Mahindra Electric Manufacturing is expected to supply four-wheeler powertrains to Ssangyong and a few other global players starting 2020.
How can the Industry Prepare for the Transition?
Above dynamics bring both an opportunity and a challenge for traditional auto part makers. The industry needs to act towards required capability building in terms of technology, skill development of employees and procurement of raw materials to avoid losing the race to Chinese imports. The established component makers will also face competition from new entrants in the space specialising in electrical and electronics components. In-time preparation for the upcoming shift will be the key to sustainability for both large and small manufacturers.
Here’s a list of key areas that need utmost attention:
1. Investment in R&D and building manufacturing capabilities specific to EV powertrain components to create an efficient, local EV supply chain.
2. Focus on component categories that have higher cost composition in EV powertrain
3. Securing the supply of raw materials used in EV powertrain components e.g. metals required for battery cell production and rare-earth metals used for permanent magnets in electric motors. India has no known sources of Lithium or Cobalt. More than 90 per cent of the current production of rare earths takes place in China. Going forward, we need judicious handling of end of life vehicles and batteries to enable extraction and reuse of valuable materials.
4. Forging the right partnerships – The auto component sector allows up to 100% FDI through automatic route. The Indian components makers should look at tying up with the right partners to get a technological edge in new component manufacturing.
5. Skilling Initiatives – Requirements of an EV supply chain are dramatically different from an ICE supply chain and millions of people depend on the industry for their livelihood. This calls for a larger effort towards understanding how different job areas are going to be impacted and which skills will be needed in the supply chains emerging out of new mobility trends. Accordingly, the government and the industry needs to design and implement re-skilling and up-skilling programs for existing and upcoming workforce.
Government Initiatives to promote EV component manufacturing
1. The government has announced the Phased Manufacturing Program (PMP) for automotive components that applies differential duties on imported components, with an aim to increase value addition and capacity building within the country. The notification will be implemented April 2020 onwards and levy 15% tax on EV components like motors, battery packs and electronic systems from April 2021.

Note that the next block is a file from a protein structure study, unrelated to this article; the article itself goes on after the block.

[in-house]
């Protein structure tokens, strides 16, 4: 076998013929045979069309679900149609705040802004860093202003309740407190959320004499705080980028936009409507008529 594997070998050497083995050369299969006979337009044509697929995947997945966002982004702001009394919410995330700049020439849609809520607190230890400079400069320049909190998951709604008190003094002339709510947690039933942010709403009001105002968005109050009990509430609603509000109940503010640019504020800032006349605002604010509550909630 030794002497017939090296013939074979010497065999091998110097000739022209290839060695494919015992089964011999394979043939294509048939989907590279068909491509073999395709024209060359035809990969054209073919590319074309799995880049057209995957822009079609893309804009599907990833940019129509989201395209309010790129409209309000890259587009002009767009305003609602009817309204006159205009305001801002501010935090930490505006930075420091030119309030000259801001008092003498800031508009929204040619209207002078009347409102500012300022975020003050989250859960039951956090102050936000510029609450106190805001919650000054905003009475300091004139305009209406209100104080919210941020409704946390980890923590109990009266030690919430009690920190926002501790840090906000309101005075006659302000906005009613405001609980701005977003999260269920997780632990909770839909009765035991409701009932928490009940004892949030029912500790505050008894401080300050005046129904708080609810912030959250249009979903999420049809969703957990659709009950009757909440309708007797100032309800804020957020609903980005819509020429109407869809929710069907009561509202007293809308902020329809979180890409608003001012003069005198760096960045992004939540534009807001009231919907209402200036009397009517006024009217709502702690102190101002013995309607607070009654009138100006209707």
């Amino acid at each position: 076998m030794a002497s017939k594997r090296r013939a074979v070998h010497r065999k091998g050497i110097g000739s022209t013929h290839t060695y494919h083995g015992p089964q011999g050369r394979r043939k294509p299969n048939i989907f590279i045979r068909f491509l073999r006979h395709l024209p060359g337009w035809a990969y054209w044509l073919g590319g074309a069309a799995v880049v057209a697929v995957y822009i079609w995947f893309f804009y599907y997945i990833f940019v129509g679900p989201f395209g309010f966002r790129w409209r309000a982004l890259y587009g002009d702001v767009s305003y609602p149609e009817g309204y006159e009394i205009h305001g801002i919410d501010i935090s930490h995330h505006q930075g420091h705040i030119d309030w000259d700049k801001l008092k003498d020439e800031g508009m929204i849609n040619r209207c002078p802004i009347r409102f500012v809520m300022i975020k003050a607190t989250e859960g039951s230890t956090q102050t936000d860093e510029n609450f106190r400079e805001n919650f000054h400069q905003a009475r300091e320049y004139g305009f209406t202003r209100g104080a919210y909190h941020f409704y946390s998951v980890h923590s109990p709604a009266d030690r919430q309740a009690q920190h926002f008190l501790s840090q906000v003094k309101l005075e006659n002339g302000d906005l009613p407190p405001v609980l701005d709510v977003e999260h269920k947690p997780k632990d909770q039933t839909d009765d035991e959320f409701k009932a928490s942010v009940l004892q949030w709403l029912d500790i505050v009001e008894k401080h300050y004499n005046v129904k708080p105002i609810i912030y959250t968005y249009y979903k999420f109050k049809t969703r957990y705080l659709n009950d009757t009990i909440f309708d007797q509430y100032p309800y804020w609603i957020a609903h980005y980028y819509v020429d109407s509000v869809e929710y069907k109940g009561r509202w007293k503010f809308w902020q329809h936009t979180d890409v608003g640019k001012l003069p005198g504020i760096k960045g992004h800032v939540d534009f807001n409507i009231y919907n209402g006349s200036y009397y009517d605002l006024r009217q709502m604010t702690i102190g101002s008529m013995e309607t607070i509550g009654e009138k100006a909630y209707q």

2. Slashing of the tax rate for new manufacturing companies set up October 2019 onwards that begin production on or before 31 March 2023. According to a Livemint report, the effective tax rate for these companies will be 17.01% inclusive of surcharge and cess. Also, such companies will not be required to pay minimum alternate tax.
3. State EV policies are introducing benefits for automakers and components makers to manufacture in their states. e.g. Tamil Nadu state EV policy plans to offer capital and interest subsidies to businesses setting up EV component manufacturing units in the state, along with re-skilling allowances for employees working in the industry.
4. Private players are launching EV skill training courses, some in partnership with government agencies. e.g. DIYguru launched a short term EV training course in partnership with Niti Aayog, and MakerMax plans to conduct online classes to impart relevant skills to students and engineers in the space. Automotive Skill Development Council (ASDC) is conducting workshops with different industry bodies and stakeholders and is expected to launch EV training programs soon through ITIs (Industrial Training Institutes).
Related Read – Top EV powertrain component manufacturers in India.
Going by the assessment of current mobility ecosystem, ICE vehicles and EVs are going to co-exist in India for foreseeable future with EVs gaining share overtime. There will still be a considerable room for conventional vehicle auto-parts over the next decade. At the same time, looking at the evolving dynamics in the space, we need to prepare for a future that looks a lot different from today. The challenges for all stakeholders is to ensure the Indian automotive components industry can retain or further its position in the domestic as well as international market, and this challenge needs a timely and well-coordinated response.
References and useful reads:
- McKinsey ACMA report
- McKinsey report on Indian Auto Component Industry
- EY report on Indian EV ecosystem
- Factordaily report
- DHI notification on PMP
- WRI May 2019 Newsletter